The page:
Terror of the dentist is like an epidemic, one that infects most men.
When facing the dentist’s chair, even heroes lose their badge of courage. Legs shake, jaws chatter. Any brave soul with more medals than Marshal Zhukov will try to postpone his appointment, explaining that he has an urgent work-related matter to attend to that afternoon; in fact, he has to make a speech. Why don’t we just solve it with a Band-Aid, and “we’ll see you next week, Doc.” But if next week comes and the pain has by some chance subsided, then the appointment is postponed until next month. Or next year.
The furniture in a dentist’s office is apparently designed to inspire fear. Nobody has come up with new designs for inspiring confidence and security. It’s probably because their designers are influenced by those alien contraptions we see in Hollywood movies, with those mechanical arms that end in pincers to penetrate the noses, eyes and mouths of their earthling prisoners and extract their brains.
The chair and the dentist himself, whose face reminds you of a Luis XVI-era executioner, are not the only scary elements in a dentist’s office. Their needles are totally unlike the ones used for a diabetic’s insulin shots, and their pliers are completely different from an electrician’s, even though it would be so easy for them to be the same.
Tough guys with cavities say they’re not afraid of the dentist. But they can’t stand the screech of the machine against their teeth, because “it makes their hair stand on end.” Others attribute their neglect of oral hygiene to a traumatic event. Such is the case with my friend Reinaldo, whose name I feel obliged to change out of respect for his dignity.
Reinaldo suffers from mind-numbing toothaches. Two years ago, he braved his fears and decided to end the pain. Commending himself to all of his saints, he set out for the dental clinic in the morning. However, when he boarded the bus, he came across a cure that he believed would assuage even the agonies of hell. He was so impressed that he forgot his troubles.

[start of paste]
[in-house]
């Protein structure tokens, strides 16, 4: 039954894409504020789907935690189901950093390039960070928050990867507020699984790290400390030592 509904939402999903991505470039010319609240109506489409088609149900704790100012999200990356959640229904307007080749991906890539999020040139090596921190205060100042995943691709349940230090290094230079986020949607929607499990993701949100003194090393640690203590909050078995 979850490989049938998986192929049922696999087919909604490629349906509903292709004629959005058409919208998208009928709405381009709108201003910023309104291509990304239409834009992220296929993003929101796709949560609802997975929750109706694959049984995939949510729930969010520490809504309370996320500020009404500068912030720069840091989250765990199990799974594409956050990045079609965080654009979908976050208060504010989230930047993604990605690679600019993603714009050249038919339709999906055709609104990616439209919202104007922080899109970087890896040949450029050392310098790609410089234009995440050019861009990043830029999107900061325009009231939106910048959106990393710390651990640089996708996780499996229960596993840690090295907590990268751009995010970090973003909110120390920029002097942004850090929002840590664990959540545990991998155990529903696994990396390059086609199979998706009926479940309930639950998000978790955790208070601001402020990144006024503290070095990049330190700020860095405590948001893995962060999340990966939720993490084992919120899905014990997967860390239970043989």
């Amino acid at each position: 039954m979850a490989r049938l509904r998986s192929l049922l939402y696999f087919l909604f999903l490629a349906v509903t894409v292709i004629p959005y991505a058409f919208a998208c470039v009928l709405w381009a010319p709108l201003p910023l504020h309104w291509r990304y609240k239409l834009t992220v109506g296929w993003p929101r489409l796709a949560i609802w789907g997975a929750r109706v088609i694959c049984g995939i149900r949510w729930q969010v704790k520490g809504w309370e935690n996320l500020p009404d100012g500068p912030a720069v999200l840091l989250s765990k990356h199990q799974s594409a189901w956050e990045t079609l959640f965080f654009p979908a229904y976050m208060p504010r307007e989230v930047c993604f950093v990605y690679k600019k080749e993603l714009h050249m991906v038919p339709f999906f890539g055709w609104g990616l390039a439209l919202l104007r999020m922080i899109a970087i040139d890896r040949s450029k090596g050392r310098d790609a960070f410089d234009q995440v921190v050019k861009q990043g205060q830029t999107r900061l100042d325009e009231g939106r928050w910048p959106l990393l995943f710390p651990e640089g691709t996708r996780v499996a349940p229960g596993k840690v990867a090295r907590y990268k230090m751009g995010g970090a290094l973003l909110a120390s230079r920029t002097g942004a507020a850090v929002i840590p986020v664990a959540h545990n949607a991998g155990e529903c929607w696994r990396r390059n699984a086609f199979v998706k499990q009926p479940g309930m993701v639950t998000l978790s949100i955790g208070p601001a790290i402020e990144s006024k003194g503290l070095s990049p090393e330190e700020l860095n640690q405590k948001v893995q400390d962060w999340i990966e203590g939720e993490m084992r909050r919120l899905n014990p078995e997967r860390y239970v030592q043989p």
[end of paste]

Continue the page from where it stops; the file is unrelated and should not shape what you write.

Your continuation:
One of his fellow passengers was a young woman who looked like one of Wilson the cartoonist’s creations: a graphic depiction of the sculptural beauty of Cuban women.
“Holy smokes!” he said. But he said it out loud. And with that spontaneous flair that we Cubans have, he went on and dared to say much more.
The young woman, Cuban through-and-through, was offended. In a word, she told him he was “insolent and foul-mouthed,” and that “if I were a man I would deck you.” And that’s when another rider jumped into the fray—he was one of those opportunists who pop up anywhere, at any time, just waiting for a chance: “You just keep being the woman that you are, darlin’; I’ll be the man here.”
And the brawl was on.
As the tough guy regretfully watched his “darlin’” continue on her way aboard the bus, he was marched to the police station, accompanied by the girl’s eloquent admirer (Reinaldo) and two officers of the law who had responded to the bus driver’s call.
Three hours later, and with a hefty fine for disturbing the peace, Reinaldo finally made it to the clinic, his pain enhanced by a smack to the left side of his face, right where his molar was killing him. He sat down to wait for his turn.
The voice that announced “next patient” sounded familiar, but the torment of his ailing tooth kept him from stopping to think about it. When he got to the doorway of the doctor’s office, there was the girl from the bus, dressed in a sparkling white dentist’s coat and looking at him with the same incredulous expression that he was wearing.
“Sit down,” she said dryly and precisely. But Reinaldo didn’t have the guts.
“I’m sorry, Doctor,” he said. “I’ve got the wrong office.”
And with that he disappeared down the hallway, straight for the exit.
Today Reinaldo swears that he conducted himself properly. And he tells the story with a martyr-like conviction that leaves his listeners rolling with laughter. Behind his back, naturally, because Reinaldo’s bad mood from the persistent torture of his blessed tooth is a constant, as is his fear of taking that mortal leap to finally remove the horror of his suffering.
(By: Julio A. Martí)